It’s pretty well-known that excessive speed is one of the most common factors found to cause motor vehicle collisions. That’s why states, counties, and cities tend to crack down on people who are driving too fast by issuing speeding tickets.
But what about the other end of the spectrum? Is it possible to drive too slow on a roadway?
Absolutely. And many states are now starting to target slower drivers, too.
These are the new criminals in the left lanes of U.S. roadways.
Driving Too Slow is Against the Law
The United States Uniform Vehicle Code, which is the foundation of traffic laws in most states, requires cars who are on a two-lane (or more) road in one direction to move to the right if they are traveling less than the “normal speed of traffic” in their lane. Some states further clarify these laws by mandating this requirement on interstates and/or divided highways. Also, there are states which only target left-lane drivers who are traveling below the speed limit – though others focus on vehicles that are simply blocking traffic in the left lane no matter how fast they are driving.
Why such an emphasis on “too slow” drivers in the left lane? Because the fact that they are slowing traffic could lead to other drivers making risky moves in order to pass, which in turn can result in an auto accident.
States Cracking Down on Slowpokes
In fact, some states have passed new legislation that specifically targets slow left-lane drivers. Last year, New Jersey increased its fine for slow left-lane drivers from $50-$200 to $100-$300. Down in Florida, drivers who travel more than ten miles per hour lower than the speed in the left lane without moving over can get three points on their driver’s license and a $60 fine; that law was also passed in 2013. And earlier this year, Georgia lawmakers approved a bill to impose up to a $1,000 fine and a year in prison to drivers of vehicles on a divided highway or interstate who are blocking the left lane – even if they’re driving the speed limit. (Georgia’s governor still has to sign it.) Most of these types of laws do make exceptions for emergency situations and congested traffic.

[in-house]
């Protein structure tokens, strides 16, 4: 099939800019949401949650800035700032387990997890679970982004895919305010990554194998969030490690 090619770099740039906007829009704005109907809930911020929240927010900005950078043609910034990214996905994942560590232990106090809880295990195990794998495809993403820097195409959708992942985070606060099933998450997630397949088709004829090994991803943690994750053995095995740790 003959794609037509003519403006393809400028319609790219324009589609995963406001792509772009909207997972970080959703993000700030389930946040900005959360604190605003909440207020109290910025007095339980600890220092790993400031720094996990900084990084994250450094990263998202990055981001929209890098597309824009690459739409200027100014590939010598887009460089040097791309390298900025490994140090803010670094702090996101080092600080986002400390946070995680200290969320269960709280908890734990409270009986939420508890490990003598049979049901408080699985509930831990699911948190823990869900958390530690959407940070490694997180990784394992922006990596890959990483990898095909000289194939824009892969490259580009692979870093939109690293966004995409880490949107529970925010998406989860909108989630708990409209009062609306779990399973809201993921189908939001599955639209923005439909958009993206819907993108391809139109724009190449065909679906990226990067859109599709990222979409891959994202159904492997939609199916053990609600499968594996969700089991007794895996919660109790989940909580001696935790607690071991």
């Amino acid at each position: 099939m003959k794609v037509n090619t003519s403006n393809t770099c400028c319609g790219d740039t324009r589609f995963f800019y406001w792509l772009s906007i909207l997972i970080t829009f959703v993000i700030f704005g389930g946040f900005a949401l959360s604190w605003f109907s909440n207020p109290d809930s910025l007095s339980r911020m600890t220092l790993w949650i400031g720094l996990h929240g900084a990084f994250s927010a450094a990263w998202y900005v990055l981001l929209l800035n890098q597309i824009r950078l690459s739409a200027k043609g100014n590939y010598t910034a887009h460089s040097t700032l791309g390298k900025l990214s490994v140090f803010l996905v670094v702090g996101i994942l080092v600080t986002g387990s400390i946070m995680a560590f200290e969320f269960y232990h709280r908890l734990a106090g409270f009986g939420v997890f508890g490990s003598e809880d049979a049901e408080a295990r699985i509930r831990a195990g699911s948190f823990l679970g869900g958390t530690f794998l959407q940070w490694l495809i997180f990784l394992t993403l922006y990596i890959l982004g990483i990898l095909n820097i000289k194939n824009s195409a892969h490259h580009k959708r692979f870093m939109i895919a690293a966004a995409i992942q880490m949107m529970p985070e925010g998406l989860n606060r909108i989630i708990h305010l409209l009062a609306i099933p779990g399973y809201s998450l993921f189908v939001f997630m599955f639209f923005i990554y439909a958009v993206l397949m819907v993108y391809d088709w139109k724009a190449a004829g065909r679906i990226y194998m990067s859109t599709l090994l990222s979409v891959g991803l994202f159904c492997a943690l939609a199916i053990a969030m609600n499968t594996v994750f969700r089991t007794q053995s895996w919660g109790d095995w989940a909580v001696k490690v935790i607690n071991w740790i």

Slowpokes, take note.
Slow Driver Ticket = Higher Auto Insurance Rates
New initiatives that crack down on slow drivers can have a serious effect on your wallet. You may think you are being a responsible driver and obeying the law; but you could still get a ticket if you’re in the left lane and don’t move over to the right promptly. Such a moving violation usually goes on your driving record, which means that it gets reported to your insurance company. As a result, your auto insurance premiums could rise by dozens or even hundreds of dollars per year.
There are some measures you can take to keep this from happening to you. The easiest adjustment to make is to never drive in the left lane of traffic unless you are passing someone or are planning to exit or turn left within a mile or less. If you are in the left lane, pay extra attention to your rear view mirror; and move over to the right lane if you see a vehicle approaching at a high rate of speed from behind. Finally, if you do happen to get a slow driver ticket, most states will allow you to erase it from your record by completing a certified driver’s education course in a classroom or online.
AIS Can Help Reduce Your Auto Insurance Rates
If your auto insurance rates go up due to a moving violation or for any other reason, Auto Insurance Specialists may be able to help you find a lower rate from another company. Many AIS customers have saved hundreds of dollars on annual premiums just by switching auto insurers.
To start a quote, call AIS at (888) 772-4247 or visit the AIS Web site today. Until then, drive safely, watch your mirrors, and keep your speed up!
Written by Chris Martin
The information in this article was obtained from various sources. This content is offered for educational purposes only and does not represent contractual agreements, nor is it intended to replace manuals or instructions provided by the manufacturer or the advice of a qualified professional. The definitions, terms and coverage in a given policy may be different than those suggested here and such policy will be governed by the language contained therein. No warranty or appropriateness for a specific purpose is expressed or implied.